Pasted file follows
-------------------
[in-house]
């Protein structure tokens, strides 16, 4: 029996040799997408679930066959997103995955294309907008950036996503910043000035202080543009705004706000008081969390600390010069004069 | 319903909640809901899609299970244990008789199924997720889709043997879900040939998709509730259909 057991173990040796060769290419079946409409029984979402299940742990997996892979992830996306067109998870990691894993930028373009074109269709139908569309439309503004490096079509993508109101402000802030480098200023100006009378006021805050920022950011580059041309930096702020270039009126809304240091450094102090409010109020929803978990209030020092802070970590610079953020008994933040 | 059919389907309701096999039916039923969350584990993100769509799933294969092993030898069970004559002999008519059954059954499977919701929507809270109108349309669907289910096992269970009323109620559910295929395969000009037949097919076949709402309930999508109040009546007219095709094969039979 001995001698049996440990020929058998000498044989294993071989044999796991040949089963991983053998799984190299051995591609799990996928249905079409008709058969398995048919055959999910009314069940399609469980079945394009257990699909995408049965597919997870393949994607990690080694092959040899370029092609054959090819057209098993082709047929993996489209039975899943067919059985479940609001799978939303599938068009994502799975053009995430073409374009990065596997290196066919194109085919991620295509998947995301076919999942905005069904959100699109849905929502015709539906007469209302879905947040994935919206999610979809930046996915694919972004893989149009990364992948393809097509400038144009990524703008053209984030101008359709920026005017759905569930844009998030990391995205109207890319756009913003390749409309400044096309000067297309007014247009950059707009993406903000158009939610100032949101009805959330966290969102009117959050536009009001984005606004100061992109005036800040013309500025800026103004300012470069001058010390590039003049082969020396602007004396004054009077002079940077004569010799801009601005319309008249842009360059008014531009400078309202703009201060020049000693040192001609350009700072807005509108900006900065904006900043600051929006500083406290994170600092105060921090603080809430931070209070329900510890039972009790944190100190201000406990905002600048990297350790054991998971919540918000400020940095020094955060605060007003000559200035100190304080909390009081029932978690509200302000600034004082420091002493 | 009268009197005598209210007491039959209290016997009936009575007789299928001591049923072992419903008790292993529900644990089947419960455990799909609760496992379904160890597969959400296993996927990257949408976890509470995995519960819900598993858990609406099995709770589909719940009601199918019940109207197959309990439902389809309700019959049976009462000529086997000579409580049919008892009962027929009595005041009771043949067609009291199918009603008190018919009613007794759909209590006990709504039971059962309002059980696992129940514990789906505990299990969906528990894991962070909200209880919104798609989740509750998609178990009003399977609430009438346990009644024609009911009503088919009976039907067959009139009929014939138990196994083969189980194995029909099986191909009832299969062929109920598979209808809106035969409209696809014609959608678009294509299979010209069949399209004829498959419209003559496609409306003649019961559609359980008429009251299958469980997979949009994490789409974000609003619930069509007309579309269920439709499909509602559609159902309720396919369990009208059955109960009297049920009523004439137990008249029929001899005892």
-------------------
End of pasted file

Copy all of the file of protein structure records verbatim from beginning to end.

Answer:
[in-house]
């Protein structure tokens, strides 16, 4: 029996040799997408679930066959997103995955294309907008950036996503910043000035202080543009705004706000008081969390600390010069004069 | 319903909640809901899609299970244990008789199924997720889709043997879900040939998709509730259909 057991173990040796060769290419079946409409029984979402299940742990997996892979992830996306067109998870990691894993930028373009074109269709139908569309439309503004490096079509993508109101402000802030480098200023100006009378006021805050920022950011580059041309930096702020270039009126809304240091450094102090409010109020929803978990209030020092802070970590610079953020008994933040 | 059919389907309701096999039916039923969350584990993100769509799933294969092993030898069970004559002999008519059954059954499977919701929507809270109108349309669907289910096992269970009323109620559910295929395969000009037949097919076949709402309930999508109040009546007219095709094969039979 001995001698049996440990020929058998000498044989294993071989044999796991040949089963991983053998799984190299051995591609799990996928249905079409008709058969398995048919055959999910009314069940399609469980079945394009257990699909995408049965597919997870393949994607990690080694092959040899370029092609054959090819057209098993082709047929993996489209039975899943067919059985479940609001799978939303599938068009994502799975053009995430073409374009990065596997290196066919194109085919991620295509998947995301076919999942905005069904959100699109849905929502015709539906007469209302879905947040994935919206999610979809930046996915694919972004893989149009990364992948393809097509400038144009990524703008053209984030101008359709920026005017759905569930844009998030990391995205109207890319756009913003390749409309400044096309000067297309007014247009950059707009993406903000158009939610100032949101009805959330966290969102009117959050536009009001984005606004100061992109005036800040013309500025800026103004300012470069001058010390590039003049082969020396602007004396004054009077002079940077004569010799801009601005319309008249842009360059008014531009400078309202703009201060020049000693040192001609350009700072807005509108900006900065904006900043600051929006500083406290994170600092105060921090603080809430931070209070329900510890039972009790944190100190201000406990905002600048990297350790054991998971919540918000400020940095020094955060605060007003000559200035100190304080909390009081029932978690509200302000600034004082420091002493 | 009268009197005598209210007491039959209290016997009936009575007789299928001591049923072992419903008790292993529900644990089947419960455990799909609760496992379904160890597969959400296993996927990257949408976890509470995995519960819900598993858990609406099995709770589909719940009601199918019940109207197959309990439902389809309700019959049976009462000529086997000579409580049919008892009962027929009595005041009771043949067609009291199918009603008190018919009613007794759909209590006990709504039971059962309002059980696992129940514990789906505990299990969906528990894991962070909200209880919104798609989740509750998609178990009003399977609430009438346990009644024609009911009503088919009976039907067959009139009929014939138990196994083969189980194995029909099986191909009832299969062929109920598979209808809106035969409209696809014609959608678009294509299979010209069949399209004829498959419209003559496609409306003649019961559609359980008429009251299958469980997979949009994490789409974000609003619930069509007309579309269920439709499909509602559609159902309720396919369990009208059955109960009297049920009523004439137990008249029929001899005892």